The selectors 74 are controlled by a plurality of selector signals generated by a test mode decoder 76. As noted earlier, the test mode decoder 76 will generate a set of test mode signals depending on the status of a set of external pins upon reset. Shown in FIG. 3, external pins P0 through P3 are received by the test mode decoder 76 and utilized when entering test mode to identify one of sixteen possible test modes, and as a result to generate the test mode signals. Each of the twelve selectors 74 is coupled via one of its source/destination connections to one of the complex functions 41, 42, 43, 44 and via one or both of the remaining two source/destination connections to a test function circuit 78. The selector 74 connected to external pin P11 in pin set 51 is connected to contact S11 of complex function 41. The selectors 74 connected to external pins P10-P8 in pin set 51 are connected to corresponding contacts S10-S8 of complex function 41. Similarly the selectors 74 connected to external pins P7-P6 in pin set 52 are connected to corresponding contacts S7-S6 of complex function 42. The selectors 74 connected to external pins P5-P3 in pin set 53 are connected to corresponding contacts S5-S3 of complex function 43. Finally, the selectors 74 connected to external pins P2-P0 in pin set 54 are connected to corresponding contacts S2-S0 of complex function 44.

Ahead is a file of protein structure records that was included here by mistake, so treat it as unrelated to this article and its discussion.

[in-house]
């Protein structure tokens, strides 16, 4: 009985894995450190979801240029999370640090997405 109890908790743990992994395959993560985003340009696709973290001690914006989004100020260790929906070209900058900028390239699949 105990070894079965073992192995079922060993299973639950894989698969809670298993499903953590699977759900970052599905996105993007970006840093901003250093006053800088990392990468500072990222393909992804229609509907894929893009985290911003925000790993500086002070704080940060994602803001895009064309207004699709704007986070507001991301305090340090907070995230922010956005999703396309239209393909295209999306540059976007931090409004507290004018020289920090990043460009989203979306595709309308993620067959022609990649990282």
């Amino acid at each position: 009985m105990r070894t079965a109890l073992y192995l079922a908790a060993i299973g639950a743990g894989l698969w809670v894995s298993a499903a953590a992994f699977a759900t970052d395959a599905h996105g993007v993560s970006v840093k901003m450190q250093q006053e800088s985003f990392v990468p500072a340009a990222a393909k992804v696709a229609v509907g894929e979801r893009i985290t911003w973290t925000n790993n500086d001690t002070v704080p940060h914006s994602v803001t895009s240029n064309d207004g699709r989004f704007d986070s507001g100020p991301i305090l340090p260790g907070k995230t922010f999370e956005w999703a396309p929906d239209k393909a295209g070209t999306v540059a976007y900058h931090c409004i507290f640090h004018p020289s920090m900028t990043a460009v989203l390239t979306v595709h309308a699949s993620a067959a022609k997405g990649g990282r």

Each of the selectors 74 is also bidirectionally coupled to one or more test functions 78. Test functions are numbered from T0 through T7. In the preferred embodiment, these eight connections are used to multiplex address and data on the bidirectional internal bus 28. The selector 74 connected to external pin P11 is coupled to test function T7. The selector 74 connected to external pin P10 is coupled to test function T6. The selector 74 connected to external pin P9 is coupled to test function T5. The selector 74 connected to external pin P8 is coupled to test function T4. The selector 74 connected to external pin P7 is coupled to test functions T3 and T7. The selector 74 connected to external pin P6 is coupled to test functions T2 and T6. The selector 74 connected to external pin P5 is coupled to test functions T1 and T5. The selector 74 connected to external pin P4 is coupled to test functions T0 and T4. The selector 74 connected to external pin P3 is coupled to test function T3. The selector 74 connected to external pin P2 is coupled to test function T2. The selector 74 connected to external pin PI is coupled to test function T1. The selector 74 connected to external pin P0 is coupled to test function TO. Test function 78 may be address bus, data bus, scan input, read-write inputs, clocks or a myriad of other control signals. Note, they can also be multiplexed test functions. In particular, in the preferred embodiment, address and data bus are time division multiplexed three cycles. In read mode, the multiplexing is address high byte, address lower byte, data byte. In write mode, the multiplexing is address bus high, data, and address bus low order.